Hard Brexit or Soft Brexit; What’s the Difference?

The media seem to be fixating on the question of a hard Brexit or soft Brexit. But how real is this apparent conflict?

The Conservative and Labour Parties accounted for around 83% of the popular vote at the last election and the polls suggest that public opinion remains at similar levels today. Both parties contain a majority of MPs that were on the side of “Remain” during the 2016 referendum; both parties accepted the result of the referendum; and both parties are now committed to leaving the EU in April 2019. So, one way or another, it seems likely to happen.

The essential difference between a hard and soft Brexit is whether we leave both the “Single Market” and the “Customs Union”. The hard Brexit outcome would mean leaving both; the soft Brexit outcome would mean remaining in both.

The single market requires the free movement from one EU member country to another of goods, people, services and capital (the four freedoms). It removes barriers to trade and harmonises or unifies national rules at EU level.

For the UK to remain in the single market, it would require either the EU to agree that the UK could dispense with the requirement for the free movement of people; or for the UK to agree to retain the free movement of people. Realistically, neither of these is going to happen. The free movement of people is one of the prime founding principles of the EU, which is bound by those principles. For the UK the free movement of people was one of the main reasons for the Brexit vote winning the referendum. So there is a complete impasse.

The customs union┬ástates that all trade in goods between EU countries must be free of customs duties and that member states must apply a common customs tariff for goods imported from outside the EU. For the UK to remain in the customs union would require either the EU to agree that the UK could negotiate it’s own trade agreements with countries outside the EU; or for the UK to accept that is couldn’t. Again, neither is going to happen. The EU has no incentive whatsoever to agree that the UK should be free to negotiate its own trade arrangements with countries outside the customs union. On the other hand, for the UK, the ability to negotiate its own trade agreements outside the customs union is essential, if it is to develop its international trade throughout the world. So, once again there is a complete impasse.

Whether we like it or not, the simple facts of life are that the choice we have is to remain in the EU, as we are now or leave the EU and this means leaving the single market and the customs union. Leaving the EU and remaining in the single market and customs union isn’t a realistic option. However, that doesn’t mean we can’t negotiate a non tariff trade agreement with the EU; and it doesn’t mean we’ll need to establish customs controls at borders because we already have them, as we’re not part of the Schengen Agreement. Although we will need to find a solution for the border between Ireland and Northern Ireland.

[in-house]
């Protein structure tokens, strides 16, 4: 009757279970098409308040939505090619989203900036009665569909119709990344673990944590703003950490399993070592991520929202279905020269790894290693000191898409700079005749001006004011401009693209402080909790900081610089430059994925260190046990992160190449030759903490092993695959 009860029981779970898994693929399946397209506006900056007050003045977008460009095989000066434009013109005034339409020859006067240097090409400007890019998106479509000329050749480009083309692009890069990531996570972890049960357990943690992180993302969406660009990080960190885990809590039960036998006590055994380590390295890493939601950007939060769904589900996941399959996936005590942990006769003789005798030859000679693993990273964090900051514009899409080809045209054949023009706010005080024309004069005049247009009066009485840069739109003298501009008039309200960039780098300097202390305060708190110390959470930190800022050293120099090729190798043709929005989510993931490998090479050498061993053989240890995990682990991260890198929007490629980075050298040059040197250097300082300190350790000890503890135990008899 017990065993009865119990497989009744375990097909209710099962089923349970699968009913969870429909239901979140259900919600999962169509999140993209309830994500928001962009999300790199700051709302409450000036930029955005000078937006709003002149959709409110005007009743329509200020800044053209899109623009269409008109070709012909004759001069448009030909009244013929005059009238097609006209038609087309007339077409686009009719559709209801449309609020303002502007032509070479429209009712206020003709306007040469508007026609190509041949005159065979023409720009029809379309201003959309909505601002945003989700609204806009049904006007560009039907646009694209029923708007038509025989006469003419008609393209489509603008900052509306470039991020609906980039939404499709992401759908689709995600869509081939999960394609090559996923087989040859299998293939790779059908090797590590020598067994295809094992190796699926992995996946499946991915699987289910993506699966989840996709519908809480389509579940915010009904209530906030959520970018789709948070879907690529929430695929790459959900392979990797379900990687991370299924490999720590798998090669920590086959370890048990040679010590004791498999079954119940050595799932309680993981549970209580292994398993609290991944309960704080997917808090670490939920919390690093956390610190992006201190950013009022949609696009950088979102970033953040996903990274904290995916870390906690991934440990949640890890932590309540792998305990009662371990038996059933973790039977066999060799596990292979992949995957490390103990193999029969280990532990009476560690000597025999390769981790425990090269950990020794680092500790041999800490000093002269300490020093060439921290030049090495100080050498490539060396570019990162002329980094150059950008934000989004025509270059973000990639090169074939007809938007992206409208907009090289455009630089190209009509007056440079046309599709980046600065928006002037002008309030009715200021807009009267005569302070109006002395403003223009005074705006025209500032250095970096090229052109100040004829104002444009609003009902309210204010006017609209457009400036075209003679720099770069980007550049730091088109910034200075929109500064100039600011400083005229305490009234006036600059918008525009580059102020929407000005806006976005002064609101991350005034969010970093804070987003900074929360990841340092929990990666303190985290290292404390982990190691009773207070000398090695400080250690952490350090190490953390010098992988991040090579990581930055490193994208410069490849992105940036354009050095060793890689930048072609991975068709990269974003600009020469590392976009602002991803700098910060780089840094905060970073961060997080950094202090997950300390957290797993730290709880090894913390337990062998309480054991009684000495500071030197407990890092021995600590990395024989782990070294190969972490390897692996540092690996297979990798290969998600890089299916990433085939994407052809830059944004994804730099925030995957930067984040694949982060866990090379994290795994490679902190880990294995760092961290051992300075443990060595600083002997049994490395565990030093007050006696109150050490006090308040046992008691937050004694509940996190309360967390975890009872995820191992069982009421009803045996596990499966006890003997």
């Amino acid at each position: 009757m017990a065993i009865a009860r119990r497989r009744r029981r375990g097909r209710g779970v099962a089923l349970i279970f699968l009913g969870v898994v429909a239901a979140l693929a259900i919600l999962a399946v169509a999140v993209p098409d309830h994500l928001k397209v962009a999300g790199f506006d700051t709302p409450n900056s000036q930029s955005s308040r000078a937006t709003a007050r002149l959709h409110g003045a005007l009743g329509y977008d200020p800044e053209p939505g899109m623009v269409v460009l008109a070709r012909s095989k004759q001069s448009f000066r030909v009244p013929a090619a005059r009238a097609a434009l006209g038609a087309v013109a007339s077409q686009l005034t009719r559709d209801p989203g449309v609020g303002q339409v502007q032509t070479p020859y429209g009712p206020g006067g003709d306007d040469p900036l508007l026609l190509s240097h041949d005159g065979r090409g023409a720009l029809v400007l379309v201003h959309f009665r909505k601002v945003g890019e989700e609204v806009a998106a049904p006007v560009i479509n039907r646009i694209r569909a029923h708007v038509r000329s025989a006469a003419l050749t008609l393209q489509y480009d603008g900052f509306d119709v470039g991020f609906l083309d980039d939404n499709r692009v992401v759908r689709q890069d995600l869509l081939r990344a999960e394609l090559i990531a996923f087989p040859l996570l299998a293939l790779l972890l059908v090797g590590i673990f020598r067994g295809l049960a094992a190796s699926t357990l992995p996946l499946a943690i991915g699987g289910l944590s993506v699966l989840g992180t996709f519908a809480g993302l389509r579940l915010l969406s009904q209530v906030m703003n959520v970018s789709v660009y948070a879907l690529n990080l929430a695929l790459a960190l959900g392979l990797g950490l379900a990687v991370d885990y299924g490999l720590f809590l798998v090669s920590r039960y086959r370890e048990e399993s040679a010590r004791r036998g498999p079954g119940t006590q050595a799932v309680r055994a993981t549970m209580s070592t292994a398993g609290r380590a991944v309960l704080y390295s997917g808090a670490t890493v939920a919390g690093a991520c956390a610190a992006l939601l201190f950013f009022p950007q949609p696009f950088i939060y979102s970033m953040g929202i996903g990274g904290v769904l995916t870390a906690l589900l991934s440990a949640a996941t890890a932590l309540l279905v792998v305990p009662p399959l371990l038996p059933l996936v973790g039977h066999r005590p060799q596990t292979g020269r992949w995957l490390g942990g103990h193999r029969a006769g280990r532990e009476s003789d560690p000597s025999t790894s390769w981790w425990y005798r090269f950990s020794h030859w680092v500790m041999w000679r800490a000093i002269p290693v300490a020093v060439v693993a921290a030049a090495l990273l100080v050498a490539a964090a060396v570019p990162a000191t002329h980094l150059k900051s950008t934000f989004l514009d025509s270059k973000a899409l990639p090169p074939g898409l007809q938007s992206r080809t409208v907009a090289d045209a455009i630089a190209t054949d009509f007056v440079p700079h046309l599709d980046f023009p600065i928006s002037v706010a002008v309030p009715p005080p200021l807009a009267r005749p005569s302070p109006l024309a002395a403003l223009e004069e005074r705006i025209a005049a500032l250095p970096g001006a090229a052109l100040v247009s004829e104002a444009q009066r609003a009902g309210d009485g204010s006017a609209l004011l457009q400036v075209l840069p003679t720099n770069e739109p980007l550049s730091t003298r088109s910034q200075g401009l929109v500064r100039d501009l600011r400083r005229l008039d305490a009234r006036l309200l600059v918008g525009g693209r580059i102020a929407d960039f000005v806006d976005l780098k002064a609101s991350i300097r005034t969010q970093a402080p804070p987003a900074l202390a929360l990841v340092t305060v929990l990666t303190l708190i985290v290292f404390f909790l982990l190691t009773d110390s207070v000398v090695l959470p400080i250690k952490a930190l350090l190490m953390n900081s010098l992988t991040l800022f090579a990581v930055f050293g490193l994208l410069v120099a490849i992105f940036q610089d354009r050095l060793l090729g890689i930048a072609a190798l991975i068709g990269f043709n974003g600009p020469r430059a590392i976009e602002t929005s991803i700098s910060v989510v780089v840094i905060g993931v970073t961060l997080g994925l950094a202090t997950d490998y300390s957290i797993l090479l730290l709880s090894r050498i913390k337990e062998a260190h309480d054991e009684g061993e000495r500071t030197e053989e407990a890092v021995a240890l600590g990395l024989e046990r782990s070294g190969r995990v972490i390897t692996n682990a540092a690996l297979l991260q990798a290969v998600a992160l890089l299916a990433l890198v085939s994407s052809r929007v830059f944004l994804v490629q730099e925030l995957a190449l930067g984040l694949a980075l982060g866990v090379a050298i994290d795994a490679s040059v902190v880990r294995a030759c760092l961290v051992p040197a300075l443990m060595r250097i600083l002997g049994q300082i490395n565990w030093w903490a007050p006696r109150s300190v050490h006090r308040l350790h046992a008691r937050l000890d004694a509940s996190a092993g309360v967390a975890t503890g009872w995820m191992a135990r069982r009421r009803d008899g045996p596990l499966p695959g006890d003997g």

Realistically, the argument over a hard or soft Brexit is meaningless. The real argument is between those who support Brexit and those who oppose it. We live in a democracy and those who oppose Brexit have every right to do so and every right to campaign for their views to prevail. However, by campaigning for a so called soft Brexit, they are campaigning for something that can’t happen and undermining the government’s position in the process. They should be honest and campaign for NO Brexit. We must remember that we are still in the EU; so no Brexit means no change and that seems much more realistic than campaigning for a change that can never happen.

 

 

By Europe Divided

I’m a Baby Boomer, born in 1948 and, in my nearly seventy years of life, as a British subject, I can’t remember a time when our nation was so divided. The issue of Europe and our membership of the EU has pitted young against old, cosmopolitan against rural and region against region. It’s fractured families, friendships and communities; and has created monumental splits within both of our two largest political parties.

Many people are critical of the Cameron government’s decision to hold a referendum in the first place, accusing it of pandering to it’s right wing and hard core Brexiteers. But this is too simplistic because it ignores the considerable anti EU views that have existed within the wider British population, since we joined, what was then, the Common Market in 1973; but particularly since the Maastricht treaty of 1992, which projected the EU towards ever closer political union.